He also taught me the cost of living for duty. Friends, don't do this. Remember that every person is a human, not a superman or superwoman, yourself included. Remember that you'll need help in life, and especially if you are inclined to go it alone, heed my words right now: ask for help, then accept that help. Dad didn't do enough of that in his quest to shield other people from trouble and pain. He was noble, but he took on too much and it weighed on him terribly.

Despite the weight he chose to carry, my dad has been a surpassing father, a caring friend, and so much fun. The word that people have been saying to me is "hero" and while I know that word is for people who fly around doing impossible things, damn if hearing them say that doesn't make my heart ache with pride and loss.

Please share stories of my dad in the comments, if you have them.

Rest, Dad. You're supported by the love of so many people, and I'm proud to be one of them. I love you, always.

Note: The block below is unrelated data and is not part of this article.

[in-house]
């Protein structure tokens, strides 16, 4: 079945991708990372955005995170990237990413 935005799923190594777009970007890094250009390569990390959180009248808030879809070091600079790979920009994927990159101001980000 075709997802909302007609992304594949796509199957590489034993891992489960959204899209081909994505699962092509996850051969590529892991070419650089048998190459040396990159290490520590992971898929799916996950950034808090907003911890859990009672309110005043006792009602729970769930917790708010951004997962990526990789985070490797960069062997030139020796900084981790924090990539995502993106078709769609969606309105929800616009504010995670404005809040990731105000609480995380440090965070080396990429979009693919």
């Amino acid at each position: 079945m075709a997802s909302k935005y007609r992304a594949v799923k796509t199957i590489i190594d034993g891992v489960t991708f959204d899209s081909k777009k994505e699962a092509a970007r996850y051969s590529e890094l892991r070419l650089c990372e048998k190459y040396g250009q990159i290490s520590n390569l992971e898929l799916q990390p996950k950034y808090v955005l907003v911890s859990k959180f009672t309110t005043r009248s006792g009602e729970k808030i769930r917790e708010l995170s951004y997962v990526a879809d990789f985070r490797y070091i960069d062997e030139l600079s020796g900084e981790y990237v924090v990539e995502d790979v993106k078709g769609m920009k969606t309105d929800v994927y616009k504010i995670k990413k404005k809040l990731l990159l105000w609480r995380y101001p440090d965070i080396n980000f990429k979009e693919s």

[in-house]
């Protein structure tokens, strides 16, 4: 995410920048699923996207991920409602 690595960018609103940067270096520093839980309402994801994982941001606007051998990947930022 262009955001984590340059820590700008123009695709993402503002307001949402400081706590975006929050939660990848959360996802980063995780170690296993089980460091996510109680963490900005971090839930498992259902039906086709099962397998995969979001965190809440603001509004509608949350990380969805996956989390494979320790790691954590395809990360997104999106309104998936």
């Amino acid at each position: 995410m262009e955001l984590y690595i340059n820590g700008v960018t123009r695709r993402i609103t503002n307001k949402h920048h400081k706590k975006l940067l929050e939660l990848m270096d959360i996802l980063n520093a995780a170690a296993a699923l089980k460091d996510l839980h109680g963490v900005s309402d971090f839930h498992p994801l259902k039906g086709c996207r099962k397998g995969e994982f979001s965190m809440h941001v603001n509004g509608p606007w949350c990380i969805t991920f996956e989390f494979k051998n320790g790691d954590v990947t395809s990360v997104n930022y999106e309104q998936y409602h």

In the clearing stands a boxer
And a fighter by his trade
And he carries the reminder
Of every glove that laid him out
Or cut him till he cried out
In his anger and his shame:
"I am leaving, I am leaving"
But the fighter still remains.

- "The Boxer"
written by Paul Simon

Friday, February 27, 2015

Leonard Nimoy

I'm so sad today to hear of Leonard Nimoy's death. His portrayal of Spock gave me a touchstone as an awkward smart kid. He showed me an image of an intelligent, respected adult who was different yet accepted without question. Maybe that could be my future instead of feeling like I couldn't fit in.

For the hope he gave me, I adopted him as mine, and now I feel both loss and gratitude.

Thank you, Leonard! Rest in peace.

Sunday, October 21, 2007

Halloween: Barometer of Life Fun

So it's Halloween! Short entry because I have to go work out.

My costumes the past couple of years have been small-time. Peanuts. Il Last-Minuté.

One of the barometers of fun levels in your life should be how much fun you have, and how awesome your costume is.

Next Halloween, I should make a point of general increased awesomeness. Creative costume, etc.

How's Halloween for you?

Sunday, October 14, 2007